If you drive a car in many European cities, I bet you're not always happy to see the traffic lights stopping you. And you're not alone: environmentalists agree with you -- but for other reasons. As traffic flows account for about one-third of global energy consumption, better control systems for traffic lights could reduce harmful CO2 emissions. Now, German researchers have developed a self-organized control system for traffic lights that could improve vehicular traffic flow by up to 95 percent. They even patented their combination of two strategies leading to this better control system for traffic lights. But read more...
Of course, an even better solution should be to suppress all traffic lights. "The most well-known design of intersection-free nodes are roundabouts. It is, however, also possible to construct other intersection-free designs based on subsequent merges and diverges of flows with different destinations." You can see two examples above. But what is possible in an ideal new city is not in old European ones, such as London, Paris or Rome.
This is why Dirk Helbing, Professor of Sociology at the ETH Zurich, and Stefan Lämmer, of the Institute for Transport and Economics at Dresden University of Technology, are proposing a self-organized control system for traffic lights.
The main reason to develop such a system is that "heavy investments in traffic light systems were made in the 1960s and 70s rendering most systems today, due to use, age and technological advancement, antiquated." Even today, most of the control systems are "programmed offline, regardless of the realities of the road."
So how Helbing and Lämmer designed a decentralized system that would make travel time more predictable? "First, the researchers tried to optimize the flow of traffic at one light of an intersection. This localized approach worked well as long as traffic flow through the intersection was not too high. Once volume rose, however, locally programmed lights did not clear traffic off of side roads fast enough and led to back-ups at other intersections. Professor Helbing concluded 'On its own, this optimizing strategy was worse than traffic light controls already in place.'"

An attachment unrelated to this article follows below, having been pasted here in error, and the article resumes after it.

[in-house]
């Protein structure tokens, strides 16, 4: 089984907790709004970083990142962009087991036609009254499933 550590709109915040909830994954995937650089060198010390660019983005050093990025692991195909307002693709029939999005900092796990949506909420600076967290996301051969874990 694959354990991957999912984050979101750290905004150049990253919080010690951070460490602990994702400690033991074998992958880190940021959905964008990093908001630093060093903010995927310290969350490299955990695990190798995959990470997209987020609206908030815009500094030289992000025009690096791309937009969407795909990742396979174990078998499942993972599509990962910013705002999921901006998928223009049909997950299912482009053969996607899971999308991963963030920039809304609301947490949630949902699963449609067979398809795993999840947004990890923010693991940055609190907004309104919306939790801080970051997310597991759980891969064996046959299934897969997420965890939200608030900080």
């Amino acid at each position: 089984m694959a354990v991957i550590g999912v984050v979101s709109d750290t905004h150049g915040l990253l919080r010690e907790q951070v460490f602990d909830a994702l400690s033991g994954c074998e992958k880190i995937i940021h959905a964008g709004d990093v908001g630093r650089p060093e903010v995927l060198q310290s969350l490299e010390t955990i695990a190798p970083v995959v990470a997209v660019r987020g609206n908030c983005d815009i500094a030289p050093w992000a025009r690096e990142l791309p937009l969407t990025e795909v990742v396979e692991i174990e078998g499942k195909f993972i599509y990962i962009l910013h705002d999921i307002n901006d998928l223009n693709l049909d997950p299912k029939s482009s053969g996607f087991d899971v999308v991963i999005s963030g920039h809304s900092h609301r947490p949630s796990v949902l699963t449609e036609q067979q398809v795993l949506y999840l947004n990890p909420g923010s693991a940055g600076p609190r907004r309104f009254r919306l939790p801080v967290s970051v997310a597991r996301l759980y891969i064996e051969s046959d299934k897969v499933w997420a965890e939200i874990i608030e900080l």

So they tried another approach. "Another component, a stabilizing strategy, was then studied. This strategy cleared traffic when it reached a critical threshold, but it was inconsistent with travel time minimization. Unlike the optimization strategy, the stabilizing strategy performed poorly at all volumes. On its own, it too could not compete with today’s traffic light control systems."
Finally, they decided to combine the two strategies. "'It turns out that the two strategies properly combined perform better than today’s traffic light controls at all traffic volumes. So the combination of two inferior strategies can perform much better -- if we do it right,' Professor Helbing says. Simulation tests show the combined strategies work well. With non-periodic -- not cyclically repeated -- traffic lights releasing long traffic queues, travel time even becomes more predictable. Flow is kept stable, fuel consumption and emissions are reduced.
Now it remains to be seen if this system can be deployed successfully. In the mean time, you can read one of the latest research works by these scientists, published in Networks and Heterogeneous Media (NHM) under the name "Self-organized network flows" (Volume 2, Issue 2, Pages 193-210, June 2007). Here are two links to the abstract, one from NHM and another one from arXiv.
Here is the text from the arXiv abstract. "A model for traffic flow in street networks or material flows in supply networks is presented, that takes into account the conservation of cars or materials and other significant features of traffic flows such as jam formation, spillovers, and load-dependent transportation times. Furthermore, conflicts or coordination problems of intersecting or merging flows are considered as well. Making assumptions regarding the permeability of the intersection as a function of the conflicting flows and the queue lengths, we find self-organized oscillations in the flows similar to the operation of traffic lights."
You also might want to read the full paper (PDF format, 18 pages, 556 KB). The above image has been extracted from this article.
Finally, the two researchers have patented their self-organized control system for traffic lights. The World Intellectual Property Organization (WIPO) published their patent under the name "Method for coordination of concurrent processes for control of the transport of mobile units within a network" (Number WO/2006/122528, November 23, 2006). Here is the beginning of the abstract. "The invention relates to a method for coordination of concurrent processes or for control of the transport of mobile units within a network, characterised in that the control of the network occurs in a decentralized and self-organizing manner in the controllers of node points or local defined sub-networks."
Sources: Renata Cosby, ETH Zurich, November 15, 2007; and various websites
You'll find related stories by following the links below.